2018[edit]

2019[edit]

  • Brianna Westbrook, Vice-Chair of the Democratic Party of Arizona - First transgender person to be elected a vice-chair of a state Democratic Party. Elected January 26th, 2019.[27]
  • Michelle Risher, First Vice-Chair of the Democratic Party of Oregon (DPO) and Immediate Past Chair of the DPO Stonewall Caucus. Elected in the first round of voting as the woman vice chair of the DPO on March 17, 2019, Risher is a co-equal first vice chair of the DPO and equal with her male counterpart as the second-highest first in the line of succession to the chair. Risher is the first and only elected transperson elected a first, senior, or second vice chair, to the chair of any state, district, or territorial Democratic Party. Additionally, she is the highest ranking elected transgender person in the history of the aforementioned Democratic parties. [28]
  • Brandy Fortson, member of the Corvallis, Oregon School Board (non-binary)[29]
  • Ashley Shade, Treasurer of the Massachusetts Libertarian Party. She is the first transgender person to be elected treasurer of a Libertarian State Party and first elected Transgender State Party Officer in Massachusetts. Elected July 14, 2019.[30]
  • Rachel Johnson, At-Large Representative of the Libertarian Party of California.[31]
  • Donna Price, Vice-Chair of the Albemarle County, Virginia Board of Supervisors (Scottsville Magisterial District). The first transgender Supervisor and second elected public official in the State. Elected November 2019.[32]

2020[edit]

  • Rosemary Ketchum, elected to Wheeling, WV's City Council on June 9, 2020. The first out trans person to be elected to public office in the State. Elected June 2020.[33]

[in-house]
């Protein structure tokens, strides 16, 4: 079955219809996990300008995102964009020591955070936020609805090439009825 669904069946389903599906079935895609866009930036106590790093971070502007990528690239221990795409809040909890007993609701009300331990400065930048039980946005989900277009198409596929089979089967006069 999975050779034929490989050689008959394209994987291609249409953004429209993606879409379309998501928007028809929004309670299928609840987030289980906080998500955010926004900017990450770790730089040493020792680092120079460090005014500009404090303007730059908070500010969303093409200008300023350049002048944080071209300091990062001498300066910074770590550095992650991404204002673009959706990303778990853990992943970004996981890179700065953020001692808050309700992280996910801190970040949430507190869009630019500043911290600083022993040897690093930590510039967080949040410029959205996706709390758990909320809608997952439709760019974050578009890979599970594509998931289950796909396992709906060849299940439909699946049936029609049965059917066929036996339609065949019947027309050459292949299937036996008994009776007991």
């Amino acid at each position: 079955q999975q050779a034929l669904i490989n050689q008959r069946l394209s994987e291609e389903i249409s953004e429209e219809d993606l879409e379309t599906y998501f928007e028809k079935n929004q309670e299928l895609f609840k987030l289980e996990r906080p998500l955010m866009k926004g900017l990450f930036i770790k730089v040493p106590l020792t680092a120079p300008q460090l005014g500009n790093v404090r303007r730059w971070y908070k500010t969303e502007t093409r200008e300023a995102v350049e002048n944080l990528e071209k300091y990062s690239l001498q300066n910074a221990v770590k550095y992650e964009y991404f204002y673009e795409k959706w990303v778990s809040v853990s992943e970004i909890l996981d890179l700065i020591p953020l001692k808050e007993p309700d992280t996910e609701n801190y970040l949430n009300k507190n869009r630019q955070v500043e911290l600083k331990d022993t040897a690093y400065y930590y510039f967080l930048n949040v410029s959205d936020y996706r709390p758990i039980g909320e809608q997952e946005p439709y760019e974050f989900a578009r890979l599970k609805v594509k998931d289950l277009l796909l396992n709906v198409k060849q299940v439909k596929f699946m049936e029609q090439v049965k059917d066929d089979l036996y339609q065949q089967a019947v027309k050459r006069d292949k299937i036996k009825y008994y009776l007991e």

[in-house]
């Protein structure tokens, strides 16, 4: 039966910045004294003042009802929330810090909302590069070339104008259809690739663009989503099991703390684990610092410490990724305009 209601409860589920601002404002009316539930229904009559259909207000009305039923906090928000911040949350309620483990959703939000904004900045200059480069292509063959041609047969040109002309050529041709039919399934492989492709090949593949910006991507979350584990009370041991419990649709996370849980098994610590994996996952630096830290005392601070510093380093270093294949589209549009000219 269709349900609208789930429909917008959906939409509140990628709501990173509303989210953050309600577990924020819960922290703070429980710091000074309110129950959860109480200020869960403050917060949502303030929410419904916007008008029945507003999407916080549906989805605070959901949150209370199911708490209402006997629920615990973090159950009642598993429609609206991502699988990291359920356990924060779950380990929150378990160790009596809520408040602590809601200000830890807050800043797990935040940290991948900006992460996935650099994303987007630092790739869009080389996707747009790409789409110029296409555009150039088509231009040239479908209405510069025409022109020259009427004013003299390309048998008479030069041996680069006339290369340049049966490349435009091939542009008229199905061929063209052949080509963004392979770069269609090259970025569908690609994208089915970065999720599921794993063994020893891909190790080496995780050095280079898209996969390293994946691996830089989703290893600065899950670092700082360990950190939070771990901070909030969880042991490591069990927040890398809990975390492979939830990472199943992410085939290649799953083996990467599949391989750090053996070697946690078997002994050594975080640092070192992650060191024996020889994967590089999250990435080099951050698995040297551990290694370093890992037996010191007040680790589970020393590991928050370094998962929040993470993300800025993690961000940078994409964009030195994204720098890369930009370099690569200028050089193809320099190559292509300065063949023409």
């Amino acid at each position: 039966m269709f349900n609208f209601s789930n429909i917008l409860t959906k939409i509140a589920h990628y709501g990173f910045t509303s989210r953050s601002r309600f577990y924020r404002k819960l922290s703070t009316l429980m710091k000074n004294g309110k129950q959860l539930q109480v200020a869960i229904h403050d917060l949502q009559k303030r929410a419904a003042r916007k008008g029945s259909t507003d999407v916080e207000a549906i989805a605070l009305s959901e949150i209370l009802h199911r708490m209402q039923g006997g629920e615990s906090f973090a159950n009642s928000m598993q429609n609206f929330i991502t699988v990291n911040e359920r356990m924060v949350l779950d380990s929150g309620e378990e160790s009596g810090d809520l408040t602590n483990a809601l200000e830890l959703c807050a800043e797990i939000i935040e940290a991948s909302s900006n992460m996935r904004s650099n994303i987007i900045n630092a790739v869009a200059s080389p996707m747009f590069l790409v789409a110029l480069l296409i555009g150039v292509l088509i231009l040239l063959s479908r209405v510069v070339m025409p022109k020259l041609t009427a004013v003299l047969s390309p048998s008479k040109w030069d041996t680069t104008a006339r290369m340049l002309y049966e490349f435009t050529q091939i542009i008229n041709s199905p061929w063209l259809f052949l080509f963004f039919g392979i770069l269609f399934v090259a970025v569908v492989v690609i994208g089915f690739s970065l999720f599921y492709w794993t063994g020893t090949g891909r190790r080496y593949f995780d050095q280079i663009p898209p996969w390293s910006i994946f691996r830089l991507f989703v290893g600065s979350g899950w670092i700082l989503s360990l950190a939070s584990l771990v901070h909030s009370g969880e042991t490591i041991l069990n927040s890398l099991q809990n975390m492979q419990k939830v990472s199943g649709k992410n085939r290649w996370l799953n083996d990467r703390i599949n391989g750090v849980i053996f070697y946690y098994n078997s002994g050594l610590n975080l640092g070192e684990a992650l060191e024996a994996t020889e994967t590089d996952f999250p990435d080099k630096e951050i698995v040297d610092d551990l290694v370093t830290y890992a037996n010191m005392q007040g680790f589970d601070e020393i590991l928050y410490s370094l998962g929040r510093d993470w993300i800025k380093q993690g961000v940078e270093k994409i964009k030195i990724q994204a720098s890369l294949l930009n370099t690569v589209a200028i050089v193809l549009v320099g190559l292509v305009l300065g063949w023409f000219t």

Canada[edit]

Micheline Montreuil, Canada
Estefania Cortes-Vargas, Canada

Cuba[edit]

South America[edit]

Tamara Adrián, Venezuela

Argentina[edit]

  • Mara Pérez Reynoso, holder of the non-discrimination area in the Ministry of Security, first transgender public official in Argentina's government - 2016.

Brazil[edit]

Chile[edit]

Ecuador[edit]

Peru[edit]

Uruguay[edit]

Venezuela[edit]

Europe[edit]

Camile Cabral, France
Jenny Bailey, United Kingdom
Vladimir Luxruia, Italy
Carla Antonelli, Spain
Petra De Sutter, Belgium

Germany[edit]

  • Christian Schenk, Member of the Bundestag for the Independent Women’s Association Party - 1990.[48]

France[edit]

United Kingdom[edit]

Italy[edit]

Spain[edit]

Sweden[edit]

  • Alexandra Ward-Slotte, Councillor in the municipality of Stenungsund for the liberal-conservative Moderate party. LGBTQ-activist and Vice president of west pride.[60]
  • Lukas Romson, Swedish politician for the Socialdemocratic party. Brother of Åsa Romson, former deputy prime minister.[61]

Poland[edit]

Portugal[edit]

Belgium[edit]

Asia[edit]

Aya Kamikawa, Japan
Yollada Suanyot, Thailand

India[edit]

  • Shabnam "Mausi" Bano, Member of the Madhya Pradesh State Legislative Assembly - 1998.[64]
  • Kamla Jaan, Mayor of Katni, central Madhya Pradesh. Elected in 2000, she was India's first transgender mayor.[65][66] In 2002, a judge in Madhya Pradesh ruled that she was legally male and could not hold an office reserved for women.[67]
  • Asha Devi, Mayor of Gorakhpur, eastern Uttar Pradesh - 2001.
  • Kamla "Bua" Kinnar, Mayor of Sagar, Madhya Pradesh - 2009.[68]
  • Madhu Kinnar, Mayor of the Raigarh Municipal Corporation - 2015.

Japan[edit]

Taiwan[edit]

Thailand[edit]

Malaysia[edit]

Sri Lanka[edit]

Philippines[edit]

Oceania[edit]

Georgina Beyer, New Zealand

New Zealand[edit]

References[edit]